Breastfeeding a Premmie Baby

Babies learn and mature their sucking and swallowing reflexes usually in the womb. In the last trimester of pregnancy, a baby is swallowing around 700ml of amniotic fluid per day! Perfect practice for when a full-term baby is born, as by the time they are two weeks old they are drinking about that much milk each day. But what about the baby who is born too soon and is premature? How can we help enhance their sucking skills if they missed out on a lot of this practice in the womb?

There are many ways a mum can help her premmie baby learn to breastfeed. The best way is to start off slow and gentle. There’s no need to rush anything with these bubs, keeping it relaxed is what it’s all about.

Non-nutritive sucking:

You have probably heard this being mentioned in the neonatal unit, but what non-nutritive sucking means is sucking without any milk flow. All babies do this; usually they suck quickly and non-nutritively at the beginning of a breastfeed to send messages to the mum’s brain to release the hormone Oxytocin which helps the breasts have a let-down or flow of milk.

Babies who are born prematurely and are not able to fully breastfeed yet, find this type of sucking really soothing and calming, that’s why it is one of the reasons the nurses may have given your baby a dummy to suck on when you are not able to be in the neonatal unit. But when you are with your baby in the neonatal unit and holding baby in skin to skin contact, then it is really good to allow baby to non-nutritively suck on your breast.

Non-nutritive sucking benefits:

  • Enhances baby’s ability to develop their feeding skills
  • Eases baby’s transition onto full breastfeeding
  • Studies show babies who have lots of non-nutritive sucking whilst they are learning, go on to breastfeed for more months
  • It improves baby’s weight gain whilst in the neonatal unit
  • Babies should be allowed to non-nutritively suck for as long as they want at mums breast – do not set time limits

Watching baby’s instincts:

Babies who have been born early and especially those born before 32 weeks of gestation may appear to not be showing many or any signs to breastfeed yet. But just watch your baby when you hold them in skin to skin contact. Every move they make will be their instincts and reflexes already working to show them how to move to the breast. Babies born as early as 27 weeks gestation have been seen to move down to the breast by themselves and latch on to their mother’s breast and suck, after having had long periods held in skin to skin contact! They may not be swallowing much milk at this stage but they are still learning and creating positive neural pathways in their brains every time they are near the breast.

It takes time:

Sometimes I think we see preterm babies lying in skin to skin contact with their parent and we automatically think it is beautiful, but what we may not think about is that every moment that your baby spends next to you they are actually learning to breastfeed!

One day you may see your baby bob their head towards your nipple, after a few movements they are exhausted and off to sleep they go! The next week they may move themselves all the way down to your nipple and you’ve guessed it, then fall asleep, well why not the breast is an extra comfy, warm pillow! The following week they bob down again to the nipple, but this time they have a nuzzle and a lick, they may even have a taste of your milk but then, just like before, fall asleep!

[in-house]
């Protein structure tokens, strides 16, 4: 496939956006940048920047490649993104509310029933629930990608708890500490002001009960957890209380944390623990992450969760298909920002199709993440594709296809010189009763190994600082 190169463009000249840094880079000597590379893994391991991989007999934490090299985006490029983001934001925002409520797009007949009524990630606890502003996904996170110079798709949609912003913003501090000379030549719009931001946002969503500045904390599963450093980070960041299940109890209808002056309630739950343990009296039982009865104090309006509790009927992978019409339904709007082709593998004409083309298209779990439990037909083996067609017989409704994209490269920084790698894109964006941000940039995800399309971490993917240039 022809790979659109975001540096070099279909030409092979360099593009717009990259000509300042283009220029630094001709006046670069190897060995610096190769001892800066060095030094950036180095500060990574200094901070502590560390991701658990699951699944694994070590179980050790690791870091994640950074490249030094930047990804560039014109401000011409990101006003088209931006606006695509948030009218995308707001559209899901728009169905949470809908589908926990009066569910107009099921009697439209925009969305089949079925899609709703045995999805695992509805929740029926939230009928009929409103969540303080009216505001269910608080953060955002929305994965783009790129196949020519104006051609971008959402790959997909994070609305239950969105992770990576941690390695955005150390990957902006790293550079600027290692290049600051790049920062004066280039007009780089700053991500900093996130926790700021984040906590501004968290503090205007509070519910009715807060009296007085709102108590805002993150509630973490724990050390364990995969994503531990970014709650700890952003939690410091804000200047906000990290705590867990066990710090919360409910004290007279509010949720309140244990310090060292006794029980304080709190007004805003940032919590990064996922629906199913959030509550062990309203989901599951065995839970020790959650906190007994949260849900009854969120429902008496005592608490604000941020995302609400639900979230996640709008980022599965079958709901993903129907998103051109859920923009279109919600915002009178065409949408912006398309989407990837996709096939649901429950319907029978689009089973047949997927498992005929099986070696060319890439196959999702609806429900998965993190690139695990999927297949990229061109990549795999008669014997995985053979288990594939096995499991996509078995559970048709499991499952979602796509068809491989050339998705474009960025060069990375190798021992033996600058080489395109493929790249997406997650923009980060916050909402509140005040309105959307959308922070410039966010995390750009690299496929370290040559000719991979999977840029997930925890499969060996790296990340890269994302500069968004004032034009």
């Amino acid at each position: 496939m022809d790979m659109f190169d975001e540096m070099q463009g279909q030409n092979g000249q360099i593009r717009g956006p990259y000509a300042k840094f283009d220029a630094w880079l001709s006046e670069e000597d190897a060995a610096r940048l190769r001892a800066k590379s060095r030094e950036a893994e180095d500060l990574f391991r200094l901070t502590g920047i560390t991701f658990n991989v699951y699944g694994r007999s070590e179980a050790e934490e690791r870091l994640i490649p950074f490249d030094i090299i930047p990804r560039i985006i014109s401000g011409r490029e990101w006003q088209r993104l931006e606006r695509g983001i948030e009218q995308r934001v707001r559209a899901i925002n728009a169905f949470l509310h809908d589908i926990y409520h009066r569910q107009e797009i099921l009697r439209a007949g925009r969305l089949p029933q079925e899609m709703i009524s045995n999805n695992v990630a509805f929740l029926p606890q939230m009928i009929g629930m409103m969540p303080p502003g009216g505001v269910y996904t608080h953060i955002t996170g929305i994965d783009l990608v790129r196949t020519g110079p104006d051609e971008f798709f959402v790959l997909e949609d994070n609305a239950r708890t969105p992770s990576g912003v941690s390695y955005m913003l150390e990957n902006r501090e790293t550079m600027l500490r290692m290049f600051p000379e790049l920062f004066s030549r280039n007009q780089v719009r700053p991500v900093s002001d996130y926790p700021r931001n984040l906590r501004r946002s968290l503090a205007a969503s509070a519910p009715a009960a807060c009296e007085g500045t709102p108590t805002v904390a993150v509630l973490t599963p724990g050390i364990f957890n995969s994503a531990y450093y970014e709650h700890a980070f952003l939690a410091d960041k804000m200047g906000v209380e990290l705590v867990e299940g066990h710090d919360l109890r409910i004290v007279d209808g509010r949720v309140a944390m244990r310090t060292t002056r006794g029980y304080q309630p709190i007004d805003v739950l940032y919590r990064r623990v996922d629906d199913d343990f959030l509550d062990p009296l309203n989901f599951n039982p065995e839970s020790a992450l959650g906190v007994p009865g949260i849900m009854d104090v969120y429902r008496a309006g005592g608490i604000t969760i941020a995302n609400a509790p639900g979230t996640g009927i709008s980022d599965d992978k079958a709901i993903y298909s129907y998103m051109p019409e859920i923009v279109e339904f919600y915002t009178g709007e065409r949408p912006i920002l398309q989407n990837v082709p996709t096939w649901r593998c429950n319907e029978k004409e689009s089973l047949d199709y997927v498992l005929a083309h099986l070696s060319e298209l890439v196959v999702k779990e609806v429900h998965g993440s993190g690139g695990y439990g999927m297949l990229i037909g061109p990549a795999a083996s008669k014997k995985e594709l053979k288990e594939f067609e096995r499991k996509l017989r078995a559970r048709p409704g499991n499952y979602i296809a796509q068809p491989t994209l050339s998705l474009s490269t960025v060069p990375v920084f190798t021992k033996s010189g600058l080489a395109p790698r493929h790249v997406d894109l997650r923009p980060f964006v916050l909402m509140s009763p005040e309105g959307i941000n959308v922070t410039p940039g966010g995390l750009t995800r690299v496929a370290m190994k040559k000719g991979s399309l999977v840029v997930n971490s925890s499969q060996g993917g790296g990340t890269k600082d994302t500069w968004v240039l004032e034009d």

Eventually they will have remembered all those times of bobbing down toward the breast, having a nuzzle, learning to open their mouth wide and taking the breast into their mouth, and then one day, hey presto, they start sucking and the milk flows for them…and they never look back!

Never be disheartened by the time it takes for your baby to start breastfeeding and never compare yourself and your baby to anyone else, we are of course all at different stages.

Having a preterm baby means that it will likely take weeks or months to get to the actual point where baby is fully breastfeeding (sucking and swallowing with milk flowing). This is normal but can be hard when all we want to do is see and feel our baby feed from our breasts.

Small steps, huge progress:

Remember, when breastfeeding a premmie baby, every little step your baby makes is actually huge progress for your baby right now. Through all of these new discoveries, each and every day, your baby is learning, your baby is laying down the foundations in their brain so that they can eventually fully breastfeed, once their sucking, swallowing and breathing reflexes are strong enough.

Be patient, there will be good days where everything seems to be progressing along perfectly, and then all of a sudden baby doesn’t breastfeed very well for a few days. This is normal, babies are just like adults, we all have good and bad days too when we are learning a new skill, our brains can only take in and absorb so much information. Give yourselves time together to work it out, and never be afraid to ask for more help and support from your nurse or lactation consultant, as you and bub learn to get breastfeeding off to a good start.

If you are looking for a support group, Life’s Little Treasures Foundation, Australia’s foremost charity dedicated to providing support, friendship and information, specifically tailored for families of premature or sick babies can be contacted via their 24hr support line on 1300 697 736 or visit the website.

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